Once you have finished weaving the sides of your basket, you are ready for the final step – rimming and lashing! Be sure to soak the inside and outside rim pieces, the rim filler piece (if using round reed), and the lashing piece(s), for several minutes until they are pliable.
Step 1: The rim consists of two pieces of flat oval reed (either 1/2” or 5/8“ wide). Start by tapering one end of each of the two rim pieces with a Stanley Surform® Shaver or utility knife. Shave 2”-3” because this is where the rim will overlap itself.
Step 2: Begin by placing the shaved end of the inside rim flat side against the stake just left of the center stake on the side without the handle.
Step 3: Use clothespins or hippo clips to clamp the rim to the last row of 3/8” flat reed weaving and work your way around the inside of the basket in a clockwise direction, pinning as often as necessary to smooth out any bubbles or puckers in the rim. The inside rim must fit very snugly.
Step 4: The tail end of the inside rim will overlap the beginning of the piece by 2”-3”. Cut any excess off the end with a diagonal cut.
Step 5: Now you will work on the outside of the basket. The outside rim starts and overlaps on the opposite side of the basket as does the inside rim. Turn the basket around and locate the center three stakes. Find the end of your lasher (either 11/64” or 3/16” flat oval reed). Use a flat-tip basket tool to open up a space under the last row of 3/8” flat reed and between the center stake and the stake to the right of it.
Step 6: Slide the end of the lasher (with the oval side against the basket) behind the last row of 3/8” flat reed. Fold the end of the lasher up and over with a 2” tail. This “fishhook” secures the beginning of the lasher. Clamp that in place.
Step 7: The rim filler is usually a piece of #6 round reed or #3 sea grass. On a basket with a handle, the rim filler is cut with a straight edge that butts up against either side of the handle. Clamp the filler in place on both sides of the handle.
Helpful Hint: If your basket does not have a handle, cut the rim filler at a diagonal and line up the cut end over a clipped stake. Don’t cut the other end to match until you’ve lashed the basket, because the rim filler may move around a bit as the rim is tightened. This is what it will look like when the rim is tightened.
Step 8: Place the shaved end of the outside rim on top of the stake just to the left of the center stake. The outside rim will sandwich the last row of 3/8” flat reed, rim filler and lasher tail with the inside rim.
Step 9: The outside rim is clamped in a counterclockwise direction to prevent the rim from puckering as it is lashed later. Use the same clothespins to clamp the inside rim and outside rim together, sandwiching the rim filler in between.
Overlap the beginning of the outside rim by 2”-3” and cut any excess off the end with a diagonal cut.
Step 10: Return to the lasher that is attached at the overlap of the outside rim. It is important to unwind the entire length of the lasher so there aren’t any twists in the lasher. (If there are twists remaining when you loop the lasher around the rim, the lasher won’t sit flat on the rim nor will it fit through the small spaces it needs to.) If desired, you can cut a diagonal on the unattached end of the lasher to make it easier to insert through the spaces.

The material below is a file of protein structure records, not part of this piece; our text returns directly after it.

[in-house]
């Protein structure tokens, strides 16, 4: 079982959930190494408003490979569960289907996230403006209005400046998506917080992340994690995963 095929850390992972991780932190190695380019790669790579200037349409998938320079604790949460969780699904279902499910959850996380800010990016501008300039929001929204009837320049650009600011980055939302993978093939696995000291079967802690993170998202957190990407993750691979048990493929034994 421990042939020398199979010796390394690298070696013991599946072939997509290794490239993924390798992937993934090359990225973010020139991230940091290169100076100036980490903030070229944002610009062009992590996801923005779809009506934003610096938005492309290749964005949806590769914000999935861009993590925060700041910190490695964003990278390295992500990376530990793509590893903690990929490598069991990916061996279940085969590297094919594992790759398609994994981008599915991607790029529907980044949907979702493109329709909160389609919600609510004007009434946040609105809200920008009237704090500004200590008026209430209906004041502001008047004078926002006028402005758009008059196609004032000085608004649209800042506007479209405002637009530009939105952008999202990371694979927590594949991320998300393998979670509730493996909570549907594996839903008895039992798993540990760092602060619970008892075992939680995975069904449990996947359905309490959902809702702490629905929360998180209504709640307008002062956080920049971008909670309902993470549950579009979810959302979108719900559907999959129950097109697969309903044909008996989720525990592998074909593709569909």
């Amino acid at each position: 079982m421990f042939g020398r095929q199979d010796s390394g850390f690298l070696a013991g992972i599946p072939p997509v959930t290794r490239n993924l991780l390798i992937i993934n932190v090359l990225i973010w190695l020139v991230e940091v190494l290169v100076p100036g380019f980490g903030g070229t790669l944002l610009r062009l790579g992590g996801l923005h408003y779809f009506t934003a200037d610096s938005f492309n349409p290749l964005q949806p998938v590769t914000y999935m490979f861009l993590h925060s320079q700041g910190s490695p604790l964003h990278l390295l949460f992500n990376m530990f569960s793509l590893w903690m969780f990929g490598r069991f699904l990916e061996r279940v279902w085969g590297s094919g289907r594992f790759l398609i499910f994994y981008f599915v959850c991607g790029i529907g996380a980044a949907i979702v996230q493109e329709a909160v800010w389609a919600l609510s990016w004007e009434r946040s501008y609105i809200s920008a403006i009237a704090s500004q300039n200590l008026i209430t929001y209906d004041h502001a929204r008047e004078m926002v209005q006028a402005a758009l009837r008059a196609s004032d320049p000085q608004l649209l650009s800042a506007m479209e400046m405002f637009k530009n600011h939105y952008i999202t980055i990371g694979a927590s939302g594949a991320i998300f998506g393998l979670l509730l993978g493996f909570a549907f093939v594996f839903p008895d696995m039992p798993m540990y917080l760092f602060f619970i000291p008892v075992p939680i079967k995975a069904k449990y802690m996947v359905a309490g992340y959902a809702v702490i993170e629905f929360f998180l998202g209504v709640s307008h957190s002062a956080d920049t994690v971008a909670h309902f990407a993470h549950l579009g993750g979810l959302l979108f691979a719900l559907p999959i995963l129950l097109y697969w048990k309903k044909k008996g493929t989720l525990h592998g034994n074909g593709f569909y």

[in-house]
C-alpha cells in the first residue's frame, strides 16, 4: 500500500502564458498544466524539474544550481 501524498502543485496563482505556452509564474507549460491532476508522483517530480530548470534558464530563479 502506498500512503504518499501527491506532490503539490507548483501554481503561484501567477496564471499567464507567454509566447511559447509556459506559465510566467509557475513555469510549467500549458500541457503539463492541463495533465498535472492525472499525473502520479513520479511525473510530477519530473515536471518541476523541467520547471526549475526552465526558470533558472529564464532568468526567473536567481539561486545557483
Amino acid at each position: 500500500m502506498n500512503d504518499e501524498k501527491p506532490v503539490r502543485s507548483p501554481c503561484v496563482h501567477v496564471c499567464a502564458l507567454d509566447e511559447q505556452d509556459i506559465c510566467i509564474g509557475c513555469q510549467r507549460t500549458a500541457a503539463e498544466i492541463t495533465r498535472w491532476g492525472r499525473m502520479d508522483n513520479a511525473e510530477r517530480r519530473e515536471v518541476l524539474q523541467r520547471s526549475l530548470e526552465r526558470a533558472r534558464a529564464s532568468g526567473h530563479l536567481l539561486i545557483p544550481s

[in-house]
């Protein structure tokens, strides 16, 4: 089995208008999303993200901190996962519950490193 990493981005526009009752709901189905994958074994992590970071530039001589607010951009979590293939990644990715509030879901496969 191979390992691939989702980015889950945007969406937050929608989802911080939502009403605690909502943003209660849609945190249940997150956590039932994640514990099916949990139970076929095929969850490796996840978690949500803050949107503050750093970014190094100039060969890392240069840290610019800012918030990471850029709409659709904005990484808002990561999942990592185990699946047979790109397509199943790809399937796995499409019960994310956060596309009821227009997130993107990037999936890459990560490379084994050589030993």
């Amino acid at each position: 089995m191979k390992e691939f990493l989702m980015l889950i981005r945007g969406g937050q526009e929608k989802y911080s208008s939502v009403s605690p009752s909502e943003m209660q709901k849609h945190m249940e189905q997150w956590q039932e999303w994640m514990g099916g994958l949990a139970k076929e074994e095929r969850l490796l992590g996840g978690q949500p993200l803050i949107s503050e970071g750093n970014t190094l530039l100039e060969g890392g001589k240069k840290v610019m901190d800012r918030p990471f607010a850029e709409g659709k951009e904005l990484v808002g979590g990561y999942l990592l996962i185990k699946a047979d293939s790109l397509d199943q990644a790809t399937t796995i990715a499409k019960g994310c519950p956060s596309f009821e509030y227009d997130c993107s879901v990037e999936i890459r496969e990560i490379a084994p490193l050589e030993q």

Step 11: Use the flat-tip weaving tool to open a space between two stakes and under the last row of 3/8” flat reed weaving. Without any twists, loop the end of the lasher over the rim and through the opened space from the inside of the basket to the outside. The first stitch of lashing needs to catch the tail end of the outside rim to hold it in place.
Step 12: Continue opening a space just to the right of the previous space and loop the lasher through from the inside out. Repeat this until you come to the handle. (You will need to go back later and tighten each loop so the lasher holds all of the rim pieces together very snugly.)
Step 13: At the handle, the lasher forms an “X” by looping over the outside of the handle like a normal loop.
After the lasher comes through the space just to the right of the handle, cross back over the left of the handle on the outside, but insert the lasher in the same space just to the right of the handle on the inside. This will create the “X” on the outside of the handle, (but not on the inside).
Step 14: Continue single lashing and repeat the “X” on the opposite side of the handle.
Return to the same space where the lasher began.
Now go back to the beginning of the lasher and tighten each loop. Your left hand should squeeze the rims together while using the flat-tip tool to pull slack towards the right. Be careful to avoid placing too much pressure on the lasher with the flat-tip tool as the reed might break!
Step 15: Once all the slack is removed from the loops all the way around the rim, you are ready to “lose the lasher”. This term refers to the process of hiding the lasher inside of the two rims while holding the lasher in place. Begin by inserting the flat-tip tool in the same space where the lasher started, but this time on the outside of the last row of 3/8” flat reed weaving. Slide the end of the lasher up through that opening.
Pull the slack tight.
Step 16: Now work from the top of the rim to insert the flat-tip tool between the two rims, but this time on the inside (opposite) of the 3/8” flat reed.
Slide the lasher through that opening, being sure to avoid looping the lasher over the rim filler. Pull the slack tight. You’ve lost the lasher!
Step 17: Clip the ends of the rims to be flush with the lasher. Clip the lasher tails with ¼” left, and your basket is rimmed!
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